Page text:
Brian Silverman
Rotman School of Management, University of Toronto



(Wednesday, 20th May 2015)

Title : History in institutional research: What, why, and how?

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A key tenet of institutional economics is that institutional context matters. This session will focus on the use of history to understand and exploit institutional contexts in our research. It will offer an overview of historical approaches, ranging from the use of historical data through the application of history-friendly research methods. It will provide examples via a deep dive into recent institutional economics studies that showcase these approaches.

Bibliographical references :

Bates, R. H. (1998). The international coffee organization: An international institution. In R. H. Bates, A. Greif, M. Levi, J.-L. Rosenthal & B. R. Weingast (Eds.), Analytic narratives. Princeton, NJ: Princeton University Press.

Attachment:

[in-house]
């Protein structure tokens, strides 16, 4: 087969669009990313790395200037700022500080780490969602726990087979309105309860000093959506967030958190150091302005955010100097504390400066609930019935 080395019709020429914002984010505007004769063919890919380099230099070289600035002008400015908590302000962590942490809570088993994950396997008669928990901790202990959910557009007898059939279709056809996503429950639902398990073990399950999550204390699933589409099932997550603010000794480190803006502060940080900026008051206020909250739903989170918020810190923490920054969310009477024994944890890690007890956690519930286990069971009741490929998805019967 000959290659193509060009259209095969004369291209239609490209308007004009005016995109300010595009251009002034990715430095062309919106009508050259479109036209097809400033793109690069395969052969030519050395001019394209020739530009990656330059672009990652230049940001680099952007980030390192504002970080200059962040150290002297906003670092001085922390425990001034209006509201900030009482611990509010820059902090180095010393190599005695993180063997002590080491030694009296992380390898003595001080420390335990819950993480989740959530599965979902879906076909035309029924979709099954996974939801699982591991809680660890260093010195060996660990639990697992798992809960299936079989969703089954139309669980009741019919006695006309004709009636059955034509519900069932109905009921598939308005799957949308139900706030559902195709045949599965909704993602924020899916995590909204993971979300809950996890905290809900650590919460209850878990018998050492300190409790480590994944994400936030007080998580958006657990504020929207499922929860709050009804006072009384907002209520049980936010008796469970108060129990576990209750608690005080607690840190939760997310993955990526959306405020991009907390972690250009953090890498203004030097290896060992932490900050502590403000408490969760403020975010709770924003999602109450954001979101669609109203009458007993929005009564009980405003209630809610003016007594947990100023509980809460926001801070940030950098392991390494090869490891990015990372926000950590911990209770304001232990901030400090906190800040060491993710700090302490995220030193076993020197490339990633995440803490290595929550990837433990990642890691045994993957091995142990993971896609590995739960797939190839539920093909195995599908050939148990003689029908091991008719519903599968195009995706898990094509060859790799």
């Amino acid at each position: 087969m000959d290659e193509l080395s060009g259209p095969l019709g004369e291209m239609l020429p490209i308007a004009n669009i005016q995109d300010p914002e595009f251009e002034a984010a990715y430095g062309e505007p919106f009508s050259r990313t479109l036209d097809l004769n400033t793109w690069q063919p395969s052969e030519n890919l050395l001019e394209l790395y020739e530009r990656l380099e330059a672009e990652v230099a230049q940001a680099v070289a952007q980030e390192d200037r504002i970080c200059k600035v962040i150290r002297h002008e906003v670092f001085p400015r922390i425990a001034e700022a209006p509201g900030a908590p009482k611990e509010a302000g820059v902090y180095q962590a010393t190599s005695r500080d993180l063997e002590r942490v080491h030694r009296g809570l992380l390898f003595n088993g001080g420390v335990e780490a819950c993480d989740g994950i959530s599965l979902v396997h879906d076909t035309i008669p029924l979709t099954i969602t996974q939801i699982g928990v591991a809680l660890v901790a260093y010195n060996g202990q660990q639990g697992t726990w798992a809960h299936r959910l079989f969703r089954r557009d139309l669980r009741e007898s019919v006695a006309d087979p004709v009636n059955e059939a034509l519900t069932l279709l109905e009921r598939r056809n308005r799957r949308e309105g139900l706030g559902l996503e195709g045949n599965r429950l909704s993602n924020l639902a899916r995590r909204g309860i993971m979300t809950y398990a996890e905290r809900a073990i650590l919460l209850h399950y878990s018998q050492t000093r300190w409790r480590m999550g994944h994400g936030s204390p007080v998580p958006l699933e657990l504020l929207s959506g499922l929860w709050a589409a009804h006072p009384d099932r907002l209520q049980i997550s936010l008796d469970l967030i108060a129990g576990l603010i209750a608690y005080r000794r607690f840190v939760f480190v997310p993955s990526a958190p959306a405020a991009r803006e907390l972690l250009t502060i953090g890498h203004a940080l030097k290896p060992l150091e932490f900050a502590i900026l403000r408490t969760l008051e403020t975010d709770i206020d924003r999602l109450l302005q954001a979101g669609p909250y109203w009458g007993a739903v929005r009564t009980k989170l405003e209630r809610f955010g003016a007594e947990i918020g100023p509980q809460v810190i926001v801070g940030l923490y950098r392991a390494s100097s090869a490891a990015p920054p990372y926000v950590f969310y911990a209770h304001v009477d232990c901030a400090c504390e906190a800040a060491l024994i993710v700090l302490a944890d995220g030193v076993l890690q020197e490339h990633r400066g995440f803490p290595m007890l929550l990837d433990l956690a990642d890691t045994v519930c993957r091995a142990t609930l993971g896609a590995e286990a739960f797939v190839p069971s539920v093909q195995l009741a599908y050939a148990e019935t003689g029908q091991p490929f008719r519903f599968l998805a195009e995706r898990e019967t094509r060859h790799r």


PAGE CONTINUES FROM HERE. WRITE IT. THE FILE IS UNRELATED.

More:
Hansen, Z. K., & Libecap, G. D. (2004). Small farms, externalities, and the Dust Bowl of the 1930s. Journal of Political Economy, 112(3), 665–694.

Ingram, P., H. Rao and B.S. Silverman. (2012). History in strategy research: What, why, and how?  Advances in Strategic Management, 29: 241-273.

Ingram, P. and B.S. Silverman. (2015). The cultural contingency of structure: Evidence from entry to the slave trade in and around the Abolition movement. Working paper, Columbia University.

Silverman, B.S., & Ingram, P. (2012). Managing agency problems in early shareholder capitalism: An exploration of Liverpool shipping in the 18th century. Social Sciences Research Network Working Paper. Available at abstract_id=2070887